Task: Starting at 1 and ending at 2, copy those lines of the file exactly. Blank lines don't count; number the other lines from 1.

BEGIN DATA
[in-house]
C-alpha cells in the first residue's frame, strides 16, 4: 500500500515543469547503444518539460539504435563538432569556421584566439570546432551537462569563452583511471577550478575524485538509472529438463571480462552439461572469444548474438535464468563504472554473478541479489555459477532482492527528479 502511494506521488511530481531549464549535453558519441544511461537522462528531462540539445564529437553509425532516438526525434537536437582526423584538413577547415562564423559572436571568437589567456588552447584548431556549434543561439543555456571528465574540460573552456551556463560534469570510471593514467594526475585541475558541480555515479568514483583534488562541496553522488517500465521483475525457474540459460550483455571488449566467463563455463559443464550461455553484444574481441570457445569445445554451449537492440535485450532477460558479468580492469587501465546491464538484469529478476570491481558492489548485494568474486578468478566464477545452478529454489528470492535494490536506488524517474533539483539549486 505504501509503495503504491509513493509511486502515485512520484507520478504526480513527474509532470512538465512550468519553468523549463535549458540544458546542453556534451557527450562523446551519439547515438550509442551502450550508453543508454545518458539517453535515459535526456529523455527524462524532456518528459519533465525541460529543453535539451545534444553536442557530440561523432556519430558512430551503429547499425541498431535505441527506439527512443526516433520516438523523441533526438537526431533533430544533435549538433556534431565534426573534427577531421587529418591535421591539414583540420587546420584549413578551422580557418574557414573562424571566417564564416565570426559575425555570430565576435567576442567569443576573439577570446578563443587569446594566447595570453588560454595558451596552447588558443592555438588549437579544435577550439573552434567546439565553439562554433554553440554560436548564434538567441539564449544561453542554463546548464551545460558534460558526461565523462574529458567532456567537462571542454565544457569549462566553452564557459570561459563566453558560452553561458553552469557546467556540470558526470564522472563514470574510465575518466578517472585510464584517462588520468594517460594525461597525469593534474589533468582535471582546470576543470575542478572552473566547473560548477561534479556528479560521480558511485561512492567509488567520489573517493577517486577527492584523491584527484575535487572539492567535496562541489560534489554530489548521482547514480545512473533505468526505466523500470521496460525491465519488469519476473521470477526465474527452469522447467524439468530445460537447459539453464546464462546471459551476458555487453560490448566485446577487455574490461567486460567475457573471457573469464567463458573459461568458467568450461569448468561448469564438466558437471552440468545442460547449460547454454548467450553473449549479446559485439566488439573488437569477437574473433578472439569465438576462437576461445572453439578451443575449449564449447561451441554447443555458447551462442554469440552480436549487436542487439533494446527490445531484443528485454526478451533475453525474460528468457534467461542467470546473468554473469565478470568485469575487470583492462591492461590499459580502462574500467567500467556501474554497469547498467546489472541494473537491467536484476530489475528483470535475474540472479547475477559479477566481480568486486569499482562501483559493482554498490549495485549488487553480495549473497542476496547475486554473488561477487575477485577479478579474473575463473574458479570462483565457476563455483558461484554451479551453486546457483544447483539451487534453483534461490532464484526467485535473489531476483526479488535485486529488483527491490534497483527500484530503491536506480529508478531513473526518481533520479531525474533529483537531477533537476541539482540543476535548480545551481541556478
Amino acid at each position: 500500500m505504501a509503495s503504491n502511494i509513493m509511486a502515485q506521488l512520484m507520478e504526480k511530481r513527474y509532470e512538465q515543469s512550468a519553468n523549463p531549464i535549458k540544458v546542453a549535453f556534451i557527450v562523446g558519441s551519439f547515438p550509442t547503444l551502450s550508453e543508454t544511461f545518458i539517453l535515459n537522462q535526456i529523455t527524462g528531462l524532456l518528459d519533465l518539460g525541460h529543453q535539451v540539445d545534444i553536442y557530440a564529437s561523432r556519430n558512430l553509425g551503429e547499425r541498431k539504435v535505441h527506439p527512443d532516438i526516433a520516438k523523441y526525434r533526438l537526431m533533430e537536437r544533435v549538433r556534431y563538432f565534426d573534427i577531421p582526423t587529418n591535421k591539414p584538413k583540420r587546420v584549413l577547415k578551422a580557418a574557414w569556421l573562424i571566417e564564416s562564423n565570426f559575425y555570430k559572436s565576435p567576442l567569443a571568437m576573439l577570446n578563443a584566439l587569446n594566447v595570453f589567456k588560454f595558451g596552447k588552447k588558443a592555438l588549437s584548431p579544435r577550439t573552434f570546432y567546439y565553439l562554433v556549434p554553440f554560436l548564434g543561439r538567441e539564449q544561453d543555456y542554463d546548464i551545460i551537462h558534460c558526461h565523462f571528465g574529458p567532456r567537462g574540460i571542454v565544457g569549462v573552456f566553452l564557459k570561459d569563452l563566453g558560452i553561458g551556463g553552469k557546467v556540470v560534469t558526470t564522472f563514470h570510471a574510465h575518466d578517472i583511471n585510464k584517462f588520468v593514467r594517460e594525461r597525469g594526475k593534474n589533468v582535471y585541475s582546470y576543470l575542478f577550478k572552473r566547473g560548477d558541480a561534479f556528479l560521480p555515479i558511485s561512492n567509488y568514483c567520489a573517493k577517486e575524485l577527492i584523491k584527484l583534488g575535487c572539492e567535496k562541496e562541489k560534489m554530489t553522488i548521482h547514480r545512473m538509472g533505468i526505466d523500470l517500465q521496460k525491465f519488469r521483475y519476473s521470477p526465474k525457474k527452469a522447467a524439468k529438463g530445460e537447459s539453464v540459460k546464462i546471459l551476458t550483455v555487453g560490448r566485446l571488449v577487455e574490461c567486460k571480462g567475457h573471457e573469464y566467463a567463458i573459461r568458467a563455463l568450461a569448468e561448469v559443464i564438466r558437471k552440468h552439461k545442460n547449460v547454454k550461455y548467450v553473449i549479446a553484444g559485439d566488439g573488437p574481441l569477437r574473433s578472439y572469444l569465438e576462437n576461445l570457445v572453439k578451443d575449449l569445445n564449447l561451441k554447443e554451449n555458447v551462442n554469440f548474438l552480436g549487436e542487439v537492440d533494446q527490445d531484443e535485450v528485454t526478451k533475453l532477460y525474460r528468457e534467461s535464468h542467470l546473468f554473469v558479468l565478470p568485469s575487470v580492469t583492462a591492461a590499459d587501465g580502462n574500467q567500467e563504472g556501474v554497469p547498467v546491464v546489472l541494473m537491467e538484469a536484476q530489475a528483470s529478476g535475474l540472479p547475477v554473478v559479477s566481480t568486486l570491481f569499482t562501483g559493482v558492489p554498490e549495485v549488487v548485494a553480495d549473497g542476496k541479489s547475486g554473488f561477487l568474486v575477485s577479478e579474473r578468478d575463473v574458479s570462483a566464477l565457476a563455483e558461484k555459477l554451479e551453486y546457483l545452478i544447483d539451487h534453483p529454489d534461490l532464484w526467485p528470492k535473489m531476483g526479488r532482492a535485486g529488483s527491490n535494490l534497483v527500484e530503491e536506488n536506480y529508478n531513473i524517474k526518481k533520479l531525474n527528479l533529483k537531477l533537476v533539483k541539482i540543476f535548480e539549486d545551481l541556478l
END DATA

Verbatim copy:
[in-house]
C-alpha cells in the first residue's frame, strides 16, 4: 500500500515543469547503444518539460539504435563538432569556421584566439570546432551537462569563452583511471577550478575524485538509472529438463571480462552439461572469444548474438535464468563504472554473478541479489555459477532482492527528479 502511494506521488511530481531549464549535453558519441544511461537522462528531462540539445564529437553509425532516438526525434537536437582526423584538413577547415562564423559572436571568437589567456588552447584548431556549434543561439543555456571528465574540460573552456551556463560534469570510471593514467594526475585541475558541480555515479568514483583534488562541496553522488517500465521483475525457474540459460550483455571488449566467463563455463559443464550461455553484444574481441570457445569445445554451449537492440535485450532477460558479468580492469587501465546491464538484469529478476570491481558492489548485494568474486578468478566464477545452478529454489528470492535494490536506488524517474533539483539549486 505504501509503495503504491509513493509511486502515485512520484507520478504526480513527474509532470512538465512550468519553468523549463535549458540544458546542453556534451557527450562523446551519439547515438550509442551502450550508453543508454545518458539517453535515459535526456529523455527524462524532456518528459519533465525541460529543453535539451545534444553536442557530440561523432556519430558512430551503429547499425541498431535505441527506439527512443526516433520516438523523441533526438537526431533533430544533435549538433556534431565534426573534427577531421587529418591535421591539414583540420587546420584549413578551422580557418574557414573562424571566417564564416565570426559575425555570430565576435567576442567569443576573439577570446578563443587569446594566447595570453588560454595558451596552447588558443592555438588549437579544435577550439573552434567546439565553439562554433554553440554560436548564434538567441539564449544561453542554463546548464551545460558534460558526461565523462574529458567532456567537462571542454565544457569549462566553452564557459570561459563566453558560452553561458553552469557546467556540470558526470564522472563514470574510465575518466578517472585510464584517462588520468594517460594525461597525469593534474589533468582535471582546470576543470575542478572552473566547473560548477561534479556528479560521480558511485561512492567509488567520489573517493577517486577527492584523491584527484575535487572539492567535496562541489560534489554530489548521482547514480545512473533505468526505466523500470521496460525491465519488469519476473521470477526465474527452469522447467524439468530445460537447459539453464546464462546471459551476458555487453560490448566485446577487455574490461567486460567475457573471457573469464567463458573459461568458467568450461569448468561448469564438466558437471552440468545442460547449460547454454548467450553473449549479446559485439566488439573488437569477437574473433578472439569465438576462437576461445572453439578451443575449449564449447561451441554447443555458447551462442554469440552480436549487436542487439533494446527490445531484443528485454526478451533475453525474460528468457534467461542467470546473468554473469565478470568485469575487470583492462591492461590499459580502462574500467567500467556501474554497469547498467546489472541494473537491467536484476530489475528483470535475474540472479547475477559479477566481480568486486569499482562501483559493482554498490549495485549488487553480495549473497542476496547475486554473488561477487575477485577479478579474473575463473574458479570462483565457476563455483558461484554451479551453486546457483544447483539451487534453483534461490532464484526467485535473489531476483526479488535485486529488483527491490534497483527500484530503491536506480529508478531513473526518481533520479531525474533529483537531477533537476541539482540543476535548480545551481541556478